Don’t Silence Your Emotions, but Do Exercise Discernment
We’re emotional creatures, and that’s okay. In fact, it’s a beautiful thing! Our ability to be in touch with our emotions is one of our greatest gifts. It’s what helps us to intuit the needs and desires of others, as well as to measure the temperature of a room and act accordingly. But, we must recognize that our emotional intelligence should be stewarded with prudence. When we allow our communication to be governed by our untempered feelings, we make our emotions a burden to others, but if we recognize our emotional intelligence as a gift, we become more careful about how and with whom we share it.
In my experience, sharing joyful emotions freely and generously almost always serves to lift the mood of the room in a really good way. I’m not sure when joy became mistaken for naivety, but I’ve always been drawn to people who possess this quality. Likewise, I try not to subdue this virtue in myself, and this has only served me well in both my professional and personal life. Whether it’s excitement over a new project or enthusiastic curiosity about an idea, genuine joy is infectious and disarming. Sharing this emotion allows the people in your orbit to tap into this essential part of their own humanity. So, feel free to laugh, to smile, to get jazzed about things that warrant using the word jazz as a verb. When you feel childlike excitement about something, let your eyes light up with it. I promise, you’ll see this reflected back to you.
The stronger the emotional reaction, the more discernment its expression requires.
On the other hand, before reacting passionately with negative emotions – anger, frustration, sadness – we should ask ourselves: how will this serve the situation at hand? Before sharing that emotion in a professional setting, it’s imperative to question from where it stems. When tears fill your eyes, are they prompted by empathy turned outward or self-focused emotion turned inward? When anger rattles around in your chest, is it caused by injustice observed, or is it simply your pride talking? If expressing the emotion will serve others and the cause for which you’re all working, take the time to collect yourself so that you can communicate with calmness, clarity, and intention. Think of your impassioned emotions as something that manifests in two different realms: the inward and the outward. Our instinctual reactions rooted in passion require extra thought before we share them with others. The stronger the emotional reaction, the more discernment its expression requires.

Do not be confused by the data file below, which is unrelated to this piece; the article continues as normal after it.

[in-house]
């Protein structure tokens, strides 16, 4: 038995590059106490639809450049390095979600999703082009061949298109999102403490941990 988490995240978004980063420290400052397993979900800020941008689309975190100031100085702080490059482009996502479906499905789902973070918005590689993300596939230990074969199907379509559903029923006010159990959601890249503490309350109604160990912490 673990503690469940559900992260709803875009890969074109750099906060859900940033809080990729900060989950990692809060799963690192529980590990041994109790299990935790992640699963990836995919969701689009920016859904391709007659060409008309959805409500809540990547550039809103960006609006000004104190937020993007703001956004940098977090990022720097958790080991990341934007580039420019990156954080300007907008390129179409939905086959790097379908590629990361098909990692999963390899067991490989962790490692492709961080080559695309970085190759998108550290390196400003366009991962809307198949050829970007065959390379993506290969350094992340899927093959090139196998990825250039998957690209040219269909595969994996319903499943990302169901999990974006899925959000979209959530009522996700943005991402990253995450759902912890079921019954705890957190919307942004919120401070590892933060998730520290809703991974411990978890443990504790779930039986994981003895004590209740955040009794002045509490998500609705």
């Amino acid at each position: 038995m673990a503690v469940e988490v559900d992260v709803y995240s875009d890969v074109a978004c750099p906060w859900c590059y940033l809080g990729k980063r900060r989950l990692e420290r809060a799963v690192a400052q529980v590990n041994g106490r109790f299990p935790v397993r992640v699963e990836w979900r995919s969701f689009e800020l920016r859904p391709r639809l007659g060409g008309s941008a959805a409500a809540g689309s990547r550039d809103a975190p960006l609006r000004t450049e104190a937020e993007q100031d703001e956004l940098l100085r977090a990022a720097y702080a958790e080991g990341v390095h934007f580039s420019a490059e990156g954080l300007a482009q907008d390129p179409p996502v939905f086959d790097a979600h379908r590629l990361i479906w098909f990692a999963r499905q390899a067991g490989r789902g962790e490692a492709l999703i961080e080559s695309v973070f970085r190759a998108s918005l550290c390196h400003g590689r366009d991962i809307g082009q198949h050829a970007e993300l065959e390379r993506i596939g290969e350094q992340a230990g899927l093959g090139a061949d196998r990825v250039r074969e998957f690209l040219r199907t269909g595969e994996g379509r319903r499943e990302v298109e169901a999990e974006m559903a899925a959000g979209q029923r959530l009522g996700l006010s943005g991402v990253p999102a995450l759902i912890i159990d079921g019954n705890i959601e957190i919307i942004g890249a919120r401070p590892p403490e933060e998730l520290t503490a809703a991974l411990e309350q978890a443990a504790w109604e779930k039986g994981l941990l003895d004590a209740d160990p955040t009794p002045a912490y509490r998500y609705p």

Handling Conflict with Poise
Being secure in your values is of paramount importance. But, we must remember that the woman who is confident in who she is and what she believes is able to exercise the four cardinal virtues – prudence, justice, fortitude, and temperance – when discussing such issues, especially in a professional setting.
When defending the things we ardently and unequivocally know to be true and good, the instinct to come in hot is understandable, and even justified in many cases. However, the most effective first step to take when engaging with someone whose viewpoints oppose your own is to simply listen. The more you temper that instinct to react emotionally and immediately, the better you’ll be able to express your thoughts in a way that’s articulate and effective. There may come a time in your career that incites your Norma Rae moment, but most workplace conflicts won’t be so dramatic. You’re having a conversation, which means that the immediate goal is to exchange ideas, not rally the troops.